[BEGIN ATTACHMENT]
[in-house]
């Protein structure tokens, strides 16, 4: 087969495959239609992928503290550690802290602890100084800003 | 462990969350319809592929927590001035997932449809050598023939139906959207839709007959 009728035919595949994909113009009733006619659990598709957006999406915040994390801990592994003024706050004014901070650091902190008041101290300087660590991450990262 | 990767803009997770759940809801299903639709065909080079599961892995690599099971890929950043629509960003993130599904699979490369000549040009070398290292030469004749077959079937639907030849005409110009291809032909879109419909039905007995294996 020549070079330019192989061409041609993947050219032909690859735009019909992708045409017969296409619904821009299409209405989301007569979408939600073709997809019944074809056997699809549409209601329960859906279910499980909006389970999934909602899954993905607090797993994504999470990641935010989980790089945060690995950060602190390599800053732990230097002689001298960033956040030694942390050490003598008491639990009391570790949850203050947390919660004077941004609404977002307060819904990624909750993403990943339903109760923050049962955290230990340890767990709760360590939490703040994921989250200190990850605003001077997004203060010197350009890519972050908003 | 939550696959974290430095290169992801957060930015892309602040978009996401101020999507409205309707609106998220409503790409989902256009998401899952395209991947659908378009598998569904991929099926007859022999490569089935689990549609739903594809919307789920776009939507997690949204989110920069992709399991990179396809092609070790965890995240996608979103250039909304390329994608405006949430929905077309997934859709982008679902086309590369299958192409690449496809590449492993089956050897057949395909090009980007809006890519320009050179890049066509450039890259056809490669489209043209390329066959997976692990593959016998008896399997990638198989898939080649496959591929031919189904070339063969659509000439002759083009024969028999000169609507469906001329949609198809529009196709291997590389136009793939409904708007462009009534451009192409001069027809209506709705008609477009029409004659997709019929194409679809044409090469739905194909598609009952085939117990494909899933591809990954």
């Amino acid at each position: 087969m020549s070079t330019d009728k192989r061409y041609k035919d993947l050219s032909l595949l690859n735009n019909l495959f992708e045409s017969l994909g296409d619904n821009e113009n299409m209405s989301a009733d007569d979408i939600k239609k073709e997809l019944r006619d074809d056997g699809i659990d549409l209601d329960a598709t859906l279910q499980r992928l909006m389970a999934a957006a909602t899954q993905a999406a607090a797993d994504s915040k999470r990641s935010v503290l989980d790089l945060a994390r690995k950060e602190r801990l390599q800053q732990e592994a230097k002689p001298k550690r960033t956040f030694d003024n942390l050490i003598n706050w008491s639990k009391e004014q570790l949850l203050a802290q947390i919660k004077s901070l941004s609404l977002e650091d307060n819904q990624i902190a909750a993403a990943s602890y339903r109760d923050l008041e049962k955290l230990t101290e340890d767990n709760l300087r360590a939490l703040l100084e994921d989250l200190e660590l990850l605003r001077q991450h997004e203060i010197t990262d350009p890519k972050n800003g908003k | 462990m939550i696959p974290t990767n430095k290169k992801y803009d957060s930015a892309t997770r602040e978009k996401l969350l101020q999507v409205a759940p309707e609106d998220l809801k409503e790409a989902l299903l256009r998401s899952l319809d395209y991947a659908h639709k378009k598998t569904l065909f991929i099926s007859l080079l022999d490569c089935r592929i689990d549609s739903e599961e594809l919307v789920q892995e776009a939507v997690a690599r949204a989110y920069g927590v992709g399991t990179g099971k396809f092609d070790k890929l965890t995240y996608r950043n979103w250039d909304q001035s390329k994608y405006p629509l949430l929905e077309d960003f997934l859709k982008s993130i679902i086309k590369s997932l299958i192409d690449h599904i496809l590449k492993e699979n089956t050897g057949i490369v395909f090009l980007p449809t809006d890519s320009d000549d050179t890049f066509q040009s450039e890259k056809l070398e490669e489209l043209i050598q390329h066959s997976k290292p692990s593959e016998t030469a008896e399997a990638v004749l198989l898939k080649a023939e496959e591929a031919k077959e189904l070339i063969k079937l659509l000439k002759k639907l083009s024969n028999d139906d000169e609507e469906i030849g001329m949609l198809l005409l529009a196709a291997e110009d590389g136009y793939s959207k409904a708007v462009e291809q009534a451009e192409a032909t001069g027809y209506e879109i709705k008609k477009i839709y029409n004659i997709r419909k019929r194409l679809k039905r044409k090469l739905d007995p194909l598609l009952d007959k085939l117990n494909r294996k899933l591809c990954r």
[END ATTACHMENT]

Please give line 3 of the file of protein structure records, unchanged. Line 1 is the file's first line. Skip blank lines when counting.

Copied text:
């Amino acid at each position: 087969m020549s070079t330019d009728k192989r061409y041609k035919d993947l050219s032909l595949l690859n735009n019909l495959f992708e045409s017969l994909g296409d619904n821009e113009n299409m209405s989301a009733d007569d979408i939600k239609k073709e997809l019944r006619d074809d056997g699809i659990d549409l209601d329960a598709t859906l279910q499980r992928l909006m389970a999934a957006a909602t899954q993905a999406a607090a797993d994504s915040k999470r990641s935010v503290l989980d790089l945060a994390r690995k950060e602190r801990l390599q800053q732990e592994a230097k002689p001298k550690r960033t956040f030694d003024n942390l050490i003598n706050w008491s639990k009391e004014q570790l949850l203050a802290q947390i919660k004077s901070l941004s609404l977002e650091d307060n819904q990624i902190a909750a993403a990943s602890y339903r109760d923050l008041e049962k955290l230990t101290e340890d767990n709760l300087r360590a939490l703040l100084e994921d989250l200190e660590l990850l605003r001077q991450h997004e203060i010197t990262d350009p890519k972050n800003g908003k | 462990m939550i696959p974290t990767n430095k290169k992801y803009d957060s930015a892309t997770r602040e978009k996401l969350l101020q999507v409205a759940p309707e609106d998220l809801k409503e790409a989902l299903l256009r998401s899952l319809d395209y991947a659908h639709k378009k598998t569904l065909f991929i099926s007859l080079l022999d490569c089935r592929i689990d549609s739903e599961e594809l919307v789920q892995e776009a939507v997690a690599r949204a989110y920069g927590v992709g399991t990179g099971k396809f092609d070790k890929l965890t995240y996608r950043n979103w250039d909304q001035s390329k994608y405006p629509l949430l929905e077309d960003f997934l859709k982008s993130i679902i086309k590369s997932l299958i192409d690449h599904i496809l590449k492993e699979n089956t050897g057949i490369v395909f090009l980007p449809t809006d890519s320009d000549d050179t890049f066509q040009s450039e890259k056809l070398e490669e489209l043209i050598q390329h066959s997976k290292p692990s593959e016998t030469a008896e399997a990638v004749l198989l898939k080649a023939e496959e591929a031919k077959e189904l070339i063969k079937l659509l000439k002759k639907l083009s024969n028999d139906d000169e609507e469906i030849g001329m949609l198809l005409l529009a196709a291997e110009d590389g136009y793939s959207k409904a708007v462009e291809q009534a451009e192409a032909t001069g027809y209506e879109i709705k008609k477009i839709y029409n004659i997709r419909k019929r194409l679809k039905r044409k090469l739905d007995p194909l598609l009952d007959k085939l117990n494909r294996k899933l591809c990954r």